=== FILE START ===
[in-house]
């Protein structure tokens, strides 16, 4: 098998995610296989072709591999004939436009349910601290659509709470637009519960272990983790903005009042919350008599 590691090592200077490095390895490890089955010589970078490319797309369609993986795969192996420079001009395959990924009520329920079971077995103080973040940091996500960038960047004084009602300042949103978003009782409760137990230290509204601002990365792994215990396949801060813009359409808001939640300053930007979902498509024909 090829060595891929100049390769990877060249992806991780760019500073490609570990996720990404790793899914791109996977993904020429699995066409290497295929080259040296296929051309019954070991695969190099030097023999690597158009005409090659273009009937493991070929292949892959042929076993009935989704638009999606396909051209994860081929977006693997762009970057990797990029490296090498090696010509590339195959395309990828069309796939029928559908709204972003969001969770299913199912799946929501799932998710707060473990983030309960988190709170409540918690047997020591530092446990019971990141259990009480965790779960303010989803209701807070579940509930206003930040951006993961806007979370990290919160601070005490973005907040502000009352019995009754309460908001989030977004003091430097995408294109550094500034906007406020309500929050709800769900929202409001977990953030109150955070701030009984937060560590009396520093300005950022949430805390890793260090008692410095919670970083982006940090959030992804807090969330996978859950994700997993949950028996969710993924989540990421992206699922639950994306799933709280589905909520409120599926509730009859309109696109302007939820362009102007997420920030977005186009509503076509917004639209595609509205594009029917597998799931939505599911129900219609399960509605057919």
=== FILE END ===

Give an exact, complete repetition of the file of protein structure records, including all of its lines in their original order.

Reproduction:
[in-house]
């Protein structure tokens, strides 16, 4: 098998995610296989072709591999004939436009349910601290659509709470637009519960272990983790903005009042919350008599 590691090592200077490095390895490890089955010589970078490319797309369609993986795969192996420079001009395959990924009520329920079971077995103080973040940091996500960038960047004084009602300042949103978003009782409760137990230290509204601002990365792994215990396949801060813009359409808001939640300053930007979902498509024909 090829060595891929100049390769990877060249992806991780760019500073490609570990996720990404790793899914791109996977993904020429699995066409290497295929080259040296296929051309019954070991695969190099030097023999690597158009005409090659273009009937493991070929292949892959042929076993009935989704638009999606396909051209994860081929977006693997762009970057990797990029490296090498090696010509590339195959395309990828069309796939029928559908709204972003969001969770299913199912799946929501799932998710707060473990983030309960988190709170409540918690047997020591530092446990019971990141259990009480965790779960303010989803209701807070579940509930206003930040951006993961806007979370990290919160601070005490973005907040502000009352019995009754309460908001989030977004003091430097995408294109550094500034906007406020309500929050709800769900929202409001977990953030109150955070701030009984937060560590009396520093300005950022949430805390890793260090008692410095919670970083982006940090959030992804807090969330996978859950994700997993949950028996969710993924989540990421992206699922639950994306799933709280589905909520409120599926509730009859309109696109302007939820362009102007997420920030977005186009509503076509917004639209595609509205594009029917597998799931939505599911129900219609399960509605057919």